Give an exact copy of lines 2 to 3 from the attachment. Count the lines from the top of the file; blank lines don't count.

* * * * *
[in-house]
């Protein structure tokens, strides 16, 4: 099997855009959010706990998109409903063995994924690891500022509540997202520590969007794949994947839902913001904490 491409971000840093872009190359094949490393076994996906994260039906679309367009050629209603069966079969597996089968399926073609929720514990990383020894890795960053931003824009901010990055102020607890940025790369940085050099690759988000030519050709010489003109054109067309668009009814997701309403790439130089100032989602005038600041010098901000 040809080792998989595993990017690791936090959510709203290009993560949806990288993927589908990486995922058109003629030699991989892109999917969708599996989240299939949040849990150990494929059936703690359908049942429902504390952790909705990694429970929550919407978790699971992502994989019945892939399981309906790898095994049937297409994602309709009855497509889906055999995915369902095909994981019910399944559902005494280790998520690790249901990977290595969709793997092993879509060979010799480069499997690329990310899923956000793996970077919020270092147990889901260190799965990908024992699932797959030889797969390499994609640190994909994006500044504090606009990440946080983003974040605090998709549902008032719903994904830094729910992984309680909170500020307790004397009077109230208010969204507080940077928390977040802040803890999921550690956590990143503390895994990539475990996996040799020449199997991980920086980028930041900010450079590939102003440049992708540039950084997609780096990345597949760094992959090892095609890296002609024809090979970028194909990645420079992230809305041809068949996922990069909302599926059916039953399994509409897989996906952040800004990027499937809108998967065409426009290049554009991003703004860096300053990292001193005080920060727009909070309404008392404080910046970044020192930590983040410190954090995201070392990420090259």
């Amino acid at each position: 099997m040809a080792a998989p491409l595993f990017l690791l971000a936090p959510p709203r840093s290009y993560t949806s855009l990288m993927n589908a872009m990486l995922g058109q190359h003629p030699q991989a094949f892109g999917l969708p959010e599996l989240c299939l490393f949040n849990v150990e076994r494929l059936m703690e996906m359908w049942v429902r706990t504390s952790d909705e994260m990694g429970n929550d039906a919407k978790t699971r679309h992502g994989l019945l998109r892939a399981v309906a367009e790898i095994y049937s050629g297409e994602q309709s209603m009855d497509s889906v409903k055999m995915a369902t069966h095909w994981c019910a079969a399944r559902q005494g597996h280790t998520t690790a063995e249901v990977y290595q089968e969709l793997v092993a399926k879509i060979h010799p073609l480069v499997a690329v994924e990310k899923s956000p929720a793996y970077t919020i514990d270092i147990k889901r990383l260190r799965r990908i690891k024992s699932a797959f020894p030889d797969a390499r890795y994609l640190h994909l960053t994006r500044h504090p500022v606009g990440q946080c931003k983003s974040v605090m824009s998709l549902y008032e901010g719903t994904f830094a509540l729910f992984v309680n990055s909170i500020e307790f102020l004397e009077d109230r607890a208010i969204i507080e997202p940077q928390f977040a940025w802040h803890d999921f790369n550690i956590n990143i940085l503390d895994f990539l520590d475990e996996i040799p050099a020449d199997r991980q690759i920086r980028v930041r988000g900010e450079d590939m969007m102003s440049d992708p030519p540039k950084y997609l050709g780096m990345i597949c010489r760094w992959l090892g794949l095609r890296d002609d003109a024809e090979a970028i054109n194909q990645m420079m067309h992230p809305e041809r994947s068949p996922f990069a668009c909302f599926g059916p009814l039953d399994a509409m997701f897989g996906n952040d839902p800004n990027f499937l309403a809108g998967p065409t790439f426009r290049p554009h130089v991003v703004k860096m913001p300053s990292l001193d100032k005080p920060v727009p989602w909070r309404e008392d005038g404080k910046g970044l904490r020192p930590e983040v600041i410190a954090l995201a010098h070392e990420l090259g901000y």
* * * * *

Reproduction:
């Protein structure tokens, strides 16, 4: 099997855009959010706990998109409903063995994924690891500022509540997202520590969007794949994947839902913001904490 491409971000840093872009190359094949490393076994996906994260039906679309367009050629209603069966079969597996089968399926073609929720514990990383020894890795960053931003824009901010990055102020607890940025790369940085050099690759988000030519050709010489003109054109067309668009009814997701309403790439130089100032989602005038600041010098901000 040809080792998989595993990017690791936090959510709203290009993560949806990288993927589908990486995922058109003629030699991989892109999917969708599996989240299939949040849990150990494929059936703690359908049942429902504390952790909705990694429970929550919407978790699971992502994989019945892939399981309906790898095994049937297409994602309709009855497509889906055999995915369902095909994981019910399944559902005494280790998520690790249901990977290595969709793997092993879509060979010799480069499997690329990310899923956000793996970077919020270092147990889901260190799965990908024992699932797959030889797969390499994609640190994909994006500044504090606009990440946080983003974040605090998709549902008032719903994904830094729910992984309680909170500020307790004397009077109230208010969204507080940077928390977040802040803890999921550690956590990143503390895994990539475990996996040799020449199997991980920086980028930041900010450079590939102003440049992708540039950084997609780096990345597949760094992959090892095609890296002609024809090979970028194909990645420079992230809305041809068949996922990069909302599926059916039953399994509409897989996906952040800004990027499937809108998967065409426009290049554009991003703004860096300053990292001193005080920060727009909070309404008392404080910046970044020192930590983040410190954090995201070392990420090259």
């Amino acid at each position: 099997m040809a080792a998989p491409l595993f990017l690791l971000a936090p959510p709203r840093s290009y993560t949806s855009l990288m993927n589908a872009m990486l995922g058109q190359h003629p030699q991989a094949f892109g999917l969708p959010e599996l989240c299939l490393f949040n849990v150990e076994r494929l059936m703690e996906m359908w049942v429902r706990t504390s952790d909705e994260m990694g429970n929550d039906a919407k978790t699971r679309h992502g994989l019945l998109r892939a399981v309906a367009e790898i095994y049937s050629g297409e994602q309709s209603m009855d497509s889906v409903k055999m995915a369902t069966h095909w994981c019910a079969a399944r559902q005494g597996h280790t998520t690790a063995e249901v990977y290595q089968e969709l793997v092993a399926k879509i060979h010799p073609l480069v499997a690329v994924e990310k899923s956000p929720a793996y970077t919020i514990d270092i147990k889901r990383l260190r799965r990908i690891k024992s699932a797959f020894p030889d797969a390499r890795y994609l640190h994909l960053t994006r500044h504090p500022v606009g990440q946080c931003k983003s974040v605090m824009s998709l549902y008032e901010g719903t994904f830094a509540l729910f992984v309680n990055s909170i500020e307790f102020l004397e009077d109230r607890a208010i969204i507080e997202p940077q928390f977040a940025w802040h803890d999921f790369n550690i956590n990143i940085l503390d895994f990539l520590d475990e996996i040799p050099a020449d199997r991980q690759i920086r980028v930041r988000g900010e450079d590939m969007m102003s440049d992708p030519p540039k950084y997609l050709g780096m990345i597949c010489r760094w992959l090892g794949l095609r890296d002609d003109a024809e090979a970028i054109n194909q990645m420079m067309h992230p809305e041809r994947s068949p996922f990069a668009c909302f599926g059916p009814l039953d399994a509409m997701f897989g996906n952040d839902p800004n990027f499937l309403a809108g998967p065409t790439f426009r290049p554009h130089v991003v703004k860096m913001p300053s990292l001193d100032k005080p920060v727009p989602w909070r309404e008392d005038g404080k910046g970044l904490r020192p930590e983040v600041i410190a954090l995201a010098h070392e990420l090259g901000y």